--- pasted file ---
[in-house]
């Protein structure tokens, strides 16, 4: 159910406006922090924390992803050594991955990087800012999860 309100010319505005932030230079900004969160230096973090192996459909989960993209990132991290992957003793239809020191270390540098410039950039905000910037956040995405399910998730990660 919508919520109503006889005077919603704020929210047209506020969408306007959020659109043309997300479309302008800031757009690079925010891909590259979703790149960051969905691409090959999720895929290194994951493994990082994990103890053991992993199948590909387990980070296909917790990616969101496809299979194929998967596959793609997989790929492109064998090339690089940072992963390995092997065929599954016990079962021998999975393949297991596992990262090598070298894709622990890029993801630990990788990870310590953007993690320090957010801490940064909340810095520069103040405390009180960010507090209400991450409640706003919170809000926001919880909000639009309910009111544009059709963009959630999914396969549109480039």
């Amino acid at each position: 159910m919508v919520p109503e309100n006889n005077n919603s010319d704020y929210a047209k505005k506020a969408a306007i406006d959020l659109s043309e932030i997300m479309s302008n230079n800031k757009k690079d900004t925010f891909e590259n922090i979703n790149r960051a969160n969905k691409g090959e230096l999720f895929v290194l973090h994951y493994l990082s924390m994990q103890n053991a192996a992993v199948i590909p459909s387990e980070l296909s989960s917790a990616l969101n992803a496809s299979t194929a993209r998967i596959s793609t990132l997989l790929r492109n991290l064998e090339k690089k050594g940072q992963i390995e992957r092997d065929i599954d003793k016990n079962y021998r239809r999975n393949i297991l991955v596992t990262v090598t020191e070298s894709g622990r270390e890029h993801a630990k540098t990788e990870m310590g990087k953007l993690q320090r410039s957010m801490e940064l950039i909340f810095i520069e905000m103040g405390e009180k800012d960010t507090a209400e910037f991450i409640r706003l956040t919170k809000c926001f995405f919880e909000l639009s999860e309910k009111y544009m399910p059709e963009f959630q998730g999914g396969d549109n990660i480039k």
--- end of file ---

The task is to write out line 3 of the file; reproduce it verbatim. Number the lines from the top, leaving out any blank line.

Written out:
């Amino acid at each position: 159910m919508v919520p109503e309100n006889n005077n919603s010319d704020y929210a047209k505005k506020a969408a306007i406006d959020l659109s043309e932030i997300m479309s302008n230079n800031k757009k690079d900004t925010f891909e590259n922090i979703n790149r960051a969160n969905k691409g090959e230096l999720f895929v290194l973090h994951y493994l990082s924390m994990q103890n053991a192996a992993v199948i590909p459909s387990e980070l296909s989960s917790a990616l969101n992803a496809s299979t194929a993209r998967i596959s793609t990132l997989l790929r492109n991290l064998e090339k690089k050594g940072q992963i390995e992957r092997d065929i599954d003793k016990n079962y021998r239809r999975n393949i297991l991955v596992t990262v090598t020191e070298s894709g622990r270390e890029h993801a630990k540098t990788e990870m310590g990087k953007l993690q320090r410039s957010m801490e940064l950039i909340f810095i520069e905000m103040g405390e009180k800012d960010t507090a209400e910037f991450i409640r706003l956040t919170k809000c926001f995405f919880e909000l639009s999860e309910k009111y544009m399910p059709e963009f959630q998730g999914g396969d549109n990660i480039k």